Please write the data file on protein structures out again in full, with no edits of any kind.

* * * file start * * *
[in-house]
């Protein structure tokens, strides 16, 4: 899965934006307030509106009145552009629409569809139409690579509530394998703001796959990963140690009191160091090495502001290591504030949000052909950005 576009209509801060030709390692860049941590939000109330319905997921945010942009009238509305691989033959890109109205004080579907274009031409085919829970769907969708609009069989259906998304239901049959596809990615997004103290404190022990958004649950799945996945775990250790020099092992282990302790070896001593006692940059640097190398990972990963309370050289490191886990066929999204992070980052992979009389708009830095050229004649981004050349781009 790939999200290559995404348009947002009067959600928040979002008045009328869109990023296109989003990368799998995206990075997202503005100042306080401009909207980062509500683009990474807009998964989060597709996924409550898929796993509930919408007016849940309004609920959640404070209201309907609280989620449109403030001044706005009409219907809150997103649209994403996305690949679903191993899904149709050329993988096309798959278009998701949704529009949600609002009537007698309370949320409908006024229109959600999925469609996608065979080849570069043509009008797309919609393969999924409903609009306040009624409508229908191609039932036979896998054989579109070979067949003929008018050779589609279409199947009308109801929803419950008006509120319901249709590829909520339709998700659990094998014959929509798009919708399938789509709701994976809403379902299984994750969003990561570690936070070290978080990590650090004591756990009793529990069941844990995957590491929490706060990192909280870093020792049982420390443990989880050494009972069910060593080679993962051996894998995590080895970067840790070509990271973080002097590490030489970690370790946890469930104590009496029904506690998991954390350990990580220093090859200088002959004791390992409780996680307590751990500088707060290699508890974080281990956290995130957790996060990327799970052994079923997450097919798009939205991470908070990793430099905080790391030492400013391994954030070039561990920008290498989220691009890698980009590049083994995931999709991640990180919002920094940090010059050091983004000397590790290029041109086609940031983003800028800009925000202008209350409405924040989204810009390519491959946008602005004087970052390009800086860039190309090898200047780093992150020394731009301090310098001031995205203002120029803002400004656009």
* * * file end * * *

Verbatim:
[in-house]
């Protein structure tokens, strides 16, 4: 899965934006307030509106009145552009629409569809139409690579509530394998703001796959990963140690009191160091090495502001290591504030949000052909950005 576009209509801060030709390692860049941590939000109330319905997921945010942009009238509305691989033959890109109205004080579907274009031409085919829970769907969708609009069989259906998304239901049959596809990615997004103290404190022990958004649950799945996945775990250790020099092992282990302790070896001593006692940059640097190398990972990963309370050289490191886990066929999204992070980052992979009389708009830095050229004649981004050349781009 790939999200290559995404348009947002009067959600928040979002008045009328869109990023296109989003990368799998995206990075997202503005100042306080401009909207980062509500683009990474807009998964989060597709996924409550898929796993509930919408007016849940309004609920959640404070209201309907609280989620449109403030001044706005009409219907809150997103649209994403996305690949679903191993899904149709050329993988096309798959278009998701949704529009949600609002009537007698309370949320409908006024229109959600999925469609996608065979080849570069043509009008797309919609393969999924409903609009306040009624409508229908191609039932036979896998054989579109070979067949003929008018050779589609279409199947009308109801929803419950008006509120319901249709590829909520339709998700659990094998014959929509798009919708399938789509709701994976809403379902299984994750969003990561570690936070070290978080990590650090004591756990009793529990069941844990995957590491929490706060990192909280870093020792049982420390443990989880050494009972069910060593080679993962051996894998995590080895970067840790070509990271973080002097590490030489970690370790946890469930104590009496029904506690998991954390350990990580220093090859200088002959004791390992409780996680307590751990500088707060290699508890974080281990956290995130957790996060990327799970052994079923997450097919798009939205991470908070990793430099905080790391030492400013391994954030070039561990920008290498989220691009890698980009590049083994995931999709991640990180919002920094940090010059050091983004000397590790290029041109086609940031983003800028800009925000202008209350409405924040989204810009390519491959946008602005004087970052390009800086860039190309090898200047780093992150020394731009301090310098001031995205203002120029803002400004656009």